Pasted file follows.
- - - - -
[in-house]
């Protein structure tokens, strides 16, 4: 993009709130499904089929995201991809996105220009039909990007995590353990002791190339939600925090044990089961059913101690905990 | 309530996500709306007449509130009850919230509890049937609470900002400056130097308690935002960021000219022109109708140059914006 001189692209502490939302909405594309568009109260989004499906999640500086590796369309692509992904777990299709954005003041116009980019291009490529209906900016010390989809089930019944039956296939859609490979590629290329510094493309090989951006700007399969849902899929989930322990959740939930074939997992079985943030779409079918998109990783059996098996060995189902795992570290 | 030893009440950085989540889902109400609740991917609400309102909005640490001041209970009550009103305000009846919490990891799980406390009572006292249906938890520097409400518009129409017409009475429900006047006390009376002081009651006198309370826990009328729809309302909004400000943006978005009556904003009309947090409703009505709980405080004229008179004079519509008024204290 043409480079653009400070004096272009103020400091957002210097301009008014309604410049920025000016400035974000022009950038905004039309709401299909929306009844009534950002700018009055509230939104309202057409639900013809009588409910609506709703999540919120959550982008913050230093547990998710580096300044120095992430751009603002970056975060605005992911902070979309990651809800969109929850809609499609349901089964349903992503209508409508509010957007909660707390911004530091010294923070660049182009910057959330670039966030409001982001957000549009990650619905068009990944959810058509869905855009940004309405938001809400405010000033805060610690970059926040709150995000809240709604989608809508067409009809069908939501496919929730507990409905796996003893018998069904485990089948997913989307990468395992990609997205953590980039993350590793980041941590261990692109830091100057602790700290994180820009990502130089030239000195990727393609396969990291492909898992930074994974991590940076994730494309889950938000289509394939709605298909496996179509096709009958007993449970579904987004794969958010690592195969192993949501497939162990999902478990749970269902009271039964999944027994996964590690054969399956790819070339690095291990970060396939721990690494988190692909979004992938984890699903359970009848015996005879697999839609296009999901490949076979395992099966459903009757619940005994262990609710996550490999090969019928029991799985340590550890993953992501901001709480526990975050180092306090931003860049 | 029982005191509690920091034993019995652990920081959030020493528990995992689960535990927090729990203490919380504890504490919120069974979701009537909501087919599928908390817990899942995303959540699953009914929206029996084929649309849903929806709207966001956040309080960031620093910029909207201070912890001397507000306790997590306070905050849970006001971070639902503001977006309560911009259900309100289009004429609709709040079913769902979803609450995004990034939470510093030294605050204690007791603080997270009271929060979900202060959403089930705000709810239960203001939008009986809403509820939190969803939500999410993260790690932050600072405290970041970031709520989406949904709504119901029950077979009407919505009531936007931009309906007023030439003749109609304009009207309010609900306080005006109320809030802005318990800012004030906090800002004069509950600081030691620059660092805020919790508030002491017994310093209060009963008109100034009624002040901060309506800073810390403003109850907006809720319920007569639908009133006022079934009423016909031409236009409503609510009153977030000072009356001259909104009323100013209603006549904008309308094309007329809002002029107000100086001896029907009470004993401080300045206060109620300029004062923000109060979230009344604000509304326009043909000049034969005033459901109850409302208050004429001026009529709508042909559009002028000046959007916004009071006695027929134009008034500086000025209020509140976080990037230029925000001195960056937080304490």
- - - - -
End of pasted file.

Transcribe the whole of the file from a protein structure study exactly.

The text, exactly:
[in-house]
């Protein structure tokens, strides 16, 4: 993009709130499904089929995201991809996105220009039909990007995590353990002791190339939600925090044990089961059913101690905990 | 309530996500709306007449509130009850919230509890049937609470900002400056130097308690935002960021000219022109109708140059914006 001189692209502490939302909405594309568009109260989004499906999640500086590796369309692509992904777990299709954005003041116009980019291009490529209906900016010390989809089930019944039956296939859609490979590629290329510094493309090989951006700007399969849902899929989930322990959740939930074939997992079985943030779409079918998109990783059996098996060995189902795992570290 | 030893009440950085989540889902109400609740991917609400309102909005640490001041209970009550009103305000009846919490990891799980406390009572006292249906938890520097409400518009129409017409009475429900006047006390009376002081009651006198309370826990009328729809309302909004400000943006978005009556904003009309947090409703009505709980405080004229008179004079519509008024204290 043409480079653009400070004096272009103020400091957002210097301009008014309604410049920025000016400035974000022009950038905004039309709401299909929306009844009534950002700018009055509230939104309202057409639900013809009588409910609506709703999540919120959550982008913050230093547990998710580096300044120095992430751009603002970056975060605005992911902070979309990651809800969109929850809609499609349901089964349903992503209508409508509010957007909660707390911004530091010294923070660049182009910057959330670039966030409001982001957000549009990650619905068009990944959810058509869905855009940004309405938001809400405010000033805060610690970059926040709150995000809240709604989608809508067409009809069908939501496919929730507990409905796996003893018998069904485990089948997913989307990468395992990609997205953590980039993350590793980041941590261990692109830091100057602790700290994180820009990502130089030239000195990727393609396969990291492909898992930074994974991590940076994730494309889950938000289509394939709605298909496996179509096709009958007993449970579904987004794969958010690592195969192993949501497939162990999902478990749970269902009271039964999944027994996964590690054969399956790819070339690095291990970060396939721990690494988190692909979004992938984890699903359970009848015996005879697999839609296009999901490949076979395992099966459903009757619940005994262990609710996550490999090969019928029991799985340590550890993953992501901001709480526990975050180092306090931003860049 | 029982005191509690920091034993019995652990920081959030020493528990995992689960535990927090729990203490919380504890504490919120069974979701009537909501087919599928908390817990899942995303959540699953009914929206029996084929649309849903929806709207966001956040309080960031620093910029909207201070912890001397507000306790997590306070905050849970006001971070639902503001977006309560911009259900309100289009004429609709709040079913769902979803609450995004990034939470510093030294605050204690007791603080997270009271929060979900202060959403089930705000709810239960203001939008009986809403509820939190969803939500999410993260790690932050600072405290970041970031709520989406949904709504119901029950077979009407919505009531936007931009309906007023030439003749109609304009009207309010609900306080005006109320809030802005318990800012004030906090800002004069509950600081030691620059660092805020919790508030002491017994310093209060009963008109100034009624002040901060309506800073810390403003109850907006809720319920007569639908009133006022079934009423016909031409236009409503609510009153977030000072009356001259909104009323100013209603006549904008309308094309007329809002002029107000100086001896029907009470004993401080300045206060109620300029004062923000109060979230009344604000509304326009043909000049034969005033459901109850409302208050004429001026009529709508042909559009002028000046959007916004009071006695027929134009008034500086000025209020509140976080990037230029925000001195960056937080304490």